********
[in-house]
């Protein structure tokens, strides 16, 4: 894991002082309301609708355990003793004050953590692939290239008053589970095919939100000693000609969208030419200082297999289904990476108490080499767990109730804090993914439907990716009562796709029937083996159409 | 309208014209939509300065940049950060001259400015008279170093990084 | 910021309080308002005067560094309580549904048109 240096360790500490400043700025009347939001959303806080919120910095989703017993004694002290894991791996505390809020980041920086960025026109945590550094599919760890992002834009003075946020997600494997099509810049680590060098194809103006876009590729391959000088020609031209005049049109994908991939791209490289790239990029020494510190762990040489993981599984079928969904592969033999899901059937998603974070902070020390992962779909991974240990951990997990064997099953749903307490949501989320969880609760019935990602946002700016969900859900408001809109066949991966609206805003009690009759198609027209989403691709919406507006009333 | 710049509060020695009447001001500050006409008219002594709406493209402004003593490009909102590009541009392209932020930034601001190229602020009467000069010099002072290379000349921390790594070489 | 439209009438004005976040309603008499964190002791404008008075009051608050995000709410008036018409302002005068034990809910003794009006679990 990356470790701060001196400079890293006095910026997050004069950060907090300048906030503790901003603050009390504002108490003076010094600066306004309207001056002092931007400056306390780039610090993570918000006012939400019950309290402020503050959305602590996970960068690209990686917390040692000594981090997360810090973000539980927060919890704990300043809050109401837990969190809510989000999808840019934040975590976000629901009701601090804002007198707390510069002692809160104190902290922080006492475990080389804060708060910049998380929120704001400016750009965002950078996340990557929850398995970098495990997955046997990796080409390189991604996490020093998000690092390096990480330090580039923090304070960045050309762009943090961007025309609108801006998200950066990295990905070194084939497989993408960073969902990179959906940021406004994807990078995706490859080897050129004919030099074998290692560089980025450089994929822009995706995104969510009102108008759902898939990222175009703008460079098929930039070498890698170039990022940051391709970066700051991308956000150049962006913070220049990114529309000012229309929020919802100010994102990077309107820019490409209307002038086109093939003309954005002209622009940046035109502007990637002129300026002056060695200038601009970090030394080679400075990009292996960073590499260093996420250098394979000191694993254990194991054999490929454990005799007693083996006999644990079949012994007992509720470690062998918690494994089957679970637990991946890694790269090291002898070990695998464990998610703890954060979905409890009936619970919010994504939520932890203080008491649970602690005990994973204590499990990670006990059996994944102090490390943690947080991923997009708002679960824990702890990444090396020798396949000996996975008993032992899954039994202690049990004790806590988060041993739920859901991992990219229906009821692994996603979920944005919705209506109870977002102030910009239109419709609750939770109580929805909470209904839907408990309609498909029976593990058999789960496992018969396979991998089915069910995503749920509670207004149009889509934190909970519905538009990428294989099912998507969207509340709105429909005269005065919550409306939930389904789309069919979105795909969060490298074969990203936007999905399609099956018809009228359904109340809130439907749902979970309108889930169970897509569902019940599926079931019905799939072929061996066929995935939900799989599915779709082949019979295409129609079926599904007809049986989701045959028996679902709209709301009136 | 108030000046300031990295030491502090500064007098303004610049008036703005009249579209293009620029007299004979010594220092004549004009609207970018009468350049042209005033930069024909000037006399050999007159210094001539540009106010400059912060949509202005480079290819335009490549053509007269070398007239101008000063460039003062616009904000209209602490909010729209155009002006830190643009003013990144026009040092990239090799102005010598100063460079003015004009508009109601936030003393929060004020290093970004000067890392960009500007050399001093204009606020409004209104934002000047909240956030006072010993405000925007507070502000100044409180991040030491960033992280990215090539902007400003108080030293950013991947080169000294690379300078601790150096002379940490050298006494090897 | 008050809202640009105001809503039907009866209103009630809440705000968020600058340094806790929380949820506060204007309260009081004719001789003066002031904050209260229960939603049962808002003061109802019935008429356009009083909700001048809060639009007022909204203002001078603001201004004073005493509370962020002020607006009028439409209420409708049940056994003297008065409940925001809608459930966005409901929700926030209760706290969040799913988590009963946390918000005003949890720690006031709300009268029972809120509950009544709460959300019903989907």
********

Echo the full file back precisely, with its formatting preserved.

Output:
[in-house]
């Protein structure tokens, strides 16, 4: 894991002082309301609708355990003793004050953590692939290239008053589970095919939100000693000609969208030419200082297999289904990476108490080499767990109730804090993914439907990716009562796709029937083996159409 | 309208014209939509300065940049950060001259400015008279170093990084 | 910021309080308002005067560094309580549904048109 240096360790500490400043700025009347939001959303806080919120910095989703017993004694002290894991791996505390809020980041920086960025026109945590550094599919760890992002834009003075946020997600494997099509810049680590060098194809103006876009590729391959000088020609031209005049049109994908991939791209490289790239990029020494510190762990040489993981599984079928969904592969033999899901059937998603974070902070020390992962779909991974240990951990997990064997099953749903307490949501989320969880609760019935990602946002700016969900859900408001809109066949991966609206805003009690009759198609027209989403691709919406507006009333 | 710049509060020695009447001001500050006409008219002594709406493209402004003593490009909102590009541009392209932020930034601001190229602020009467000069010099002072290379000349921390790594070489 | 439209009438004005976040309603008499964190002791404008008075009051608050995000709410008036018409302002005068034990809910003794009006679990 990356470790701060001196400079890293006095910026997050004069950060907090300048906030503790901003603050009390504002108490003076010094600066306004309207001056002092931007400056306390780039610090993570918000006012939400019950309290402020503050959305602590996970960068690209990686917390040692000594981090997360810090973000539980927060919890704990300043809050109401837990969190809510989000999808840019934040975590976000629901009701601090804002007198707390510069002692809160104190902290922080006492475990080389804060708060910049998380929120704001400016750009965002950078996340990557929850398995970098495990997955046997990796080409390189991604996490020093998000690092390096990480330090580039923090304070960045050309762009943090961007025309609108801006998200950066990295990905070194084939497989993408960073969902990179959906940021406004994807990078995706490859080897050129004919030099074998290692560089980025450089994929822009995706995104969510009102108008759902898939990222175009703008460079098929930039070498890698170039990022940051391709970066700051991308956000150049962006913070220049990114529309000012229309929020919802100010994102990077309107820019490409209307002038086109093939003309954005002209622009940046035109502007990637002129300026002056060695200038601009970090030394080679400075990009292996960073590499260093996420250098394979000191694993254990194991054999490929454990005799007693083996006999644990079949012994007992509720470690062998918690494994089957679970637990991946890694790269090291002898070990695998464990998610703890954060979905409890009936619970919010994504939520932890203080008491649970602690005990994973204590499990990670006990059996994944102090490390943690947080991923997009708002679960824990702890990444090396020798396949000996996975008993032992899954039994202690049990004790806590988060041993739920859901991992990219229906009821692994996603979920944005919705209506109870977002102030910009239109419709609750939770109580929805909470209904839907408990309609498909029976593990058999789960496992018969396979991998089915069910995503749920509670207004149009889509934190909970519905538009990428294989099912998507969207509340709105429909005269005065919550409306939930389904789309069919979105795909969060490298074969990203936007999905399609099956018809009228359904109340809130439907749902979970309108889930169970897509569902019940599926079931019905799939072929061996066929995935939900799989599915779709082949019979295409129609079926599904007809049986989701045959028996679902709209709301009136 | 108030000046300031990295030491502090500064007098303004610049008036703005009249579209293009620029007299004979010594220092004549004009609207970018009468350049042209005033930069024909000037006399050999007159210094001539540009106010400059912060949509202005480079290819335009490549053509007269070398007239101008000063460039003062616009904000209209602490909010729209155009002006830190643009003013990144026009040092990239090799102005010598100063460079003015004009508009109601936030003393929060004020290093970004000067890392960009500007050399001093204009606020409004209104934002000047909240956030006072010993405000925007507070502000100044409180991040030491960033992280990215090539902007400003108080030293950013991947080169000294690379300078601790150096002379940490050298006494090897 | 008050809202640009105001809503039907009866209103009630809440705000968020600058340094806790929380949820506060204007309260009081004719001789003066002031904050209260229960939603049962808002003061109802019935008429356009009083909700001048809060639009007022909204203002001078603001201004004073005493509370962020002020607006009028439409209420409708049940056994003297008065409940925001809608459930966005409901929700926030209760706290969040799913988590009963946390918000005003949890720690006031709300009268029972809120509950009544709460959300019903989907």